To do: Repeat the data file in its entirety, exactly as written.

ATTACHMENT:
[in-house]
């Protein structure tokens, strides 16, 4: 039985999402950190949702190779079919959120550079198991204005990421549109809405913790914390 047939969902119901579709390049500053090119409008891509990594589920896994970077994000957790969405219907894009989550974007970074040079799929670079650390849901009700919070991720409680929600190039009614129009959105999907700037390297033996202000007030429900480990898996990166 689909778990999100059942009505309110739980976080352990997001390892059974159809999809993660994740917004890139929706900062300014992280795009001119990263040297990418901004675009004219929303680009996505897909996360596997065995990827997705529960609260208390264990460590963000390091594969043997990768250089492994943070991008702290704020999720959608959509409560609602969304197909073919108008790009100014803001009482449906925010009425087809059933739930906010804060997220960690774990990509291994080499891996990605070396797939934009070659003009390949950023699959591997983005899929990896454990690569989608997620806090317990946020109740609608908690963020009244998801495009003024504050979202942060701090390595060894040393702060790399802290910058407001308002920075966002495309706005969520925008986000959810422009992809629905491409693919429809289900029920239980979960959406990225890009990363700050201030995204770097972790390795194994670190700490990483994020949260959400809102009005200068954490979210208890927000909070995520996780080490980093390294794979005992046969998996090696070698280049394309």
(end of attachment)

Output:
[in-house]
């Protein structure tokens, strides 16, 4: 039985999402950190949702190779079919959120550079198991204005990421549109809405913790914390 047939969902119901579709390049500053090119409008891509990594589920896994970077994000957790969405219907894009989550974007970074040079799929670079650390849901009700919070991720409680929600190039009614129009959105999907700037390297033996202000007030429900480990898996990166 689909778990999100059942009505309110739980976080352990997001390892059974159809999809993660994740917004890139929706900062300014992280795009001119990263040297990418901004675009004219929303680009996505897909996360596997065995990827997705529960609260208390264990460590963000390091594969043997990768250089492994943070991008702290704020999720959608959509409560609602969304197909073919108008790009100014803001009482449906925010009425087809059933739930906010804060997220960690774990990509291994080499891996990605070396797939934009070659003009390949950023699959591997983005899929990896454990690569989608997620806090317990946020109740609608908690963020009244998801495009003024504050979202942060701090390595060894040393702060790399802290910058407001308002920075966002495309706005969520925008986000959810422009992809629905491409693919429809289900029920239980979960959406990225890009990363700050201030995204770097972790390795194994670190700490990483994020949260959400809102009005200068954490979210208890927000909070995520996780080490980093390294794979005992046969998996090696070698280049394309």